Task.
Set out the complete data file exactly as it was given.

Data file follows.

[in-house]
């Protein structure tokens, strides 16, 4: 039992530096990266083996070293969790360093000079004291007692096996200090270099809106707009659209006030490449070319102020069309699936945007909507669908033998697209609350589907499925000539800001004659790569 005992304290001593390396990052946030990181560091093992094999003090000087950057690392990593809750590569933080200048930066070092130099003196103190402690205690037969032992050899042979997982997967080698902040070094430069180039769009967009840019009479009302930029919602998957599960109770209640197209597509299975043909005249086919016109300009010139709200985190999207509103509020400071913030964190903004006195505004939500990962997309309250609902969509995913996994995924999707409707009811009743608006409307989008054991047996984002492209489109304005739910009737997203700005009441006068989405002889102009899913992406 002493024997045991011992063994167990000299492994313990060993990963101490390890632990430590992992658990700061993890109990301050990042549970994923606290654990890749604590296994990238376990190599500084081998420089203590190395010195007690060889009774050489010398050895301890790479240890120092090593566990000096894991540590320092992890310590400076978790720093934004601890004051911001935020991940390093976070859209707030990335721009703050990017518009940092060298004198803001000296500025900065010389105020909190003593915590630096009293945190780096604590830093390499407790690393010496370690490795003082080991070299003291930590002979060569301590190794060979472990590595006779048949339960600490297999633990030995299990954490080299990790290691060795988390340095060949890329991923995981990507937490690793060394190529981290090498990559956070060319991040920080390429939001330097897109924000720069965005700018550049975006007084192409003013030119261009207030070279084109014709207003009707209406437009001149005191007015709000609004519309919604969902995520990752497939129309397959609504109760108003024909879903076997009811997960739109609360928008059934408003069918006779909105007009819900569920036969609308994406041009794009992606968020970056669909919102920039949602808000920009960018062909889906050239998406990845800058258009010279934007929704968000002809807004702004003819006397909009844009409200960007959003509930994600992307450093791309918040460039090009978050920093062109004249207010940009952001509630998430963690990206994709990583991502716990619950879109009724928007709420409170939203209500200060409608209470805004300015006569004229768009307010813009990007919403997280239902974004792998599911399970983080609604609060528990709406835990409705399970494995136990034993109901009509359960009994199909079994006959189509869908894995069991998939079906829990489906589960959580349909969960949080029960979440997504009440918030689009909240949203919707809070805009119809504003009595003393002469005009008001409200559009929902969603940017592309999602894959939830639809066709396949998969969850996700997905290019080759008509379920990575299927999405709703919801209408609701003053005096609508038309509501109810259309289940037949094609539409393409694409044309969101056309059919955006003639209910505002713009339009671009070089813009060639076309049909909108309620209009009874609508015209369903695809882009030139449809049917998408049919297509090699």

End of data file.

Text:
[in-house]
């Protein structure tokens, strides 16, 4: 039992530096990266083996070293969790360093000079004291007692096996200090270099809106707009659209006030490449070319102020069309699936945007909507669908033998697209609350589907499925000539800001004659790569 005992304290001593390396990052946030990181560091093992094999003090000087950057690392990593809750590569933080200048930066070092130099003196103190402690205690037969032992050899042979997982997967080698902040070094430069180039769009967009840019009479009302930029919602998957599960109770209640197209597509299975043909005249086919016109300009010139709200985190999207509103509020400071913030964190903004006195505004939500990962997309309250609902969509995913996994995924999707409707009811009743608006409307989008054991047996984002492209489109304005739910009737997203700005009441006068989405002889102009899913992406 002493024997045991011992063994167990000299492994313990060993990963101490390890632990430590992992658990700061993890109990301050990042549970994923606290654990890749604590296994990238376990190599500084081998420089203590190395010195007690060889009774050489010398050895301890790479240890120092090593566990000096894991540590320092992890310590400076978790720093934004601890004051911001935020991940390093976070859209707030990335721009703050990017518009940092060298004198803001000296500025900065010389105020909190003593915590630096009293945190780096604590830093390499407790690393010496370690490795003082080991070299003291930590002979060569301590190794060979472990590595006779048949339960600490297999633990030995299990954490080299990790290691060795988390340095060949890329991923995981990507937490690793060394190529981290090498990559956070060319991040920080390429939001330097897109924000720069965005700018550049975006007084192409003013030119261009207030070279084109014709207003009707209406437009001149005191007015709000609004519309919604969902995520990752497939129309397959609504109760108003024909879903076997009811997960739109609360928008059934408003069918006779909105007009819900569920036969609308994406041009794009992606968020970056669909919102920039949602808000920009960018062909889906050239998406990845800058258009010279934007929704968000002809807004702004003819006397909009844009409200960007959003509930994600992307450093791309918040460039090009978050920093062109004249207010940009952001509630998430963690990206994709990583991502716990619950879109009724928007709420409170939203209500200060409608209470805004300015006569004229768009307010813009990007919403997280239902974004792998599911399970983080609604609060528990709406835990409705399970494995136990034993109901009509359960009994199909079994006959189509869908894995069991998939079906829990489906589960959580349909969960949080029960979440997504009440918030689009909240949203919707809070805009119809504003009595003393002469005009008001409200559009929902969603940017592309999602894959939830639809066709396949998969969850996700997905290019080759008509379920990575299927999405709703919801209408609701003053005096609508038309509501109810259309289940037949094609539409393409694409044309969101056309059919955006003639209910505002713009339009671009070089813009060639076309049909909108309620209009009874609508015209369903695809882009030139449809049917998408049919297509090699």